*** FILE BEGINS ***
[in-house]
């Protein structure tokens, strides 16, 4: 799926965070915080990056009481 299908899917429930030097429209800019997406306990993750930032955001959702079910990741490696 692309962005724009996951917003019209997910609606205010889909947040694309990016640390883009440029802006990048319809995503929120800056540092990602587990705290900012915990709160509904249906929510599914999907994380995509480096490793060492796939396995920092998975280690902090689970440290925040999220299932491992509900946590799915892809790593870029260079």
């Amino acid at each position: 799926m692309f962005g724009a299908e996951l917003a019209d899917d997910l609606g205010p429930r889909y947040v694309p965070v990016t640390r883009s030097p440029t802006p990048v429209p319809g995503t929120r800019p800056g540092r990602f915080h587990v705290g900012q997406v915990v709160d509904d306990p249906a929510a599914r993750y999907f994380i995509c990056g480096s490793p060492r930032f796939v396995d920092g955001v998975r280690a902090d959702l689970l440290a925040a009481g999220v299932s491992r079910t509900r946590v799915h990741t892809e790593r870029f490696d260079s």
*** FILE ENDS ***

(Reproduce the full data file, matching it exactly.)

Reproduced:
[in-house]
């Protein structure tokens, strides 16, 4: 799926965070915080990056009481 299908899917429930030097429209800019997406306990993750930032955001959702079910990741490696 692309962005724009996951917003019209997910609606205010889909947040694309990016640390883009440029802006990048319809995503929120800056540092990602587990705290900012915990709160509904249906929510599914999907994380995509480096490793060492796939396995920092998975280690902090689970440290925040999220299932491992509900946590799915892809790593870029260079």
């Amino acid at each position: 799926m692309f962005g724009a299908e996951l917003a019209d899917d997910l609606g205010p429930r889909y947040v694309p965070v990016t640390r883009s030097p440029t802006p990048v429209p319809g995503t929120r800019p800056g540092r990602f915080h587990v705290g900012q997406v915990v709160d509904d306990p249906a929510a599914r993750y999907f994380i995509c990056g480096s490793p060492r930032f796939v396995d920092g955001v998975r280690a902090d959702l689970l440290a925040a009481g999220v299932s491992r079910t509900r946590v799915h990741t892809e790593r870029f490696d260079s």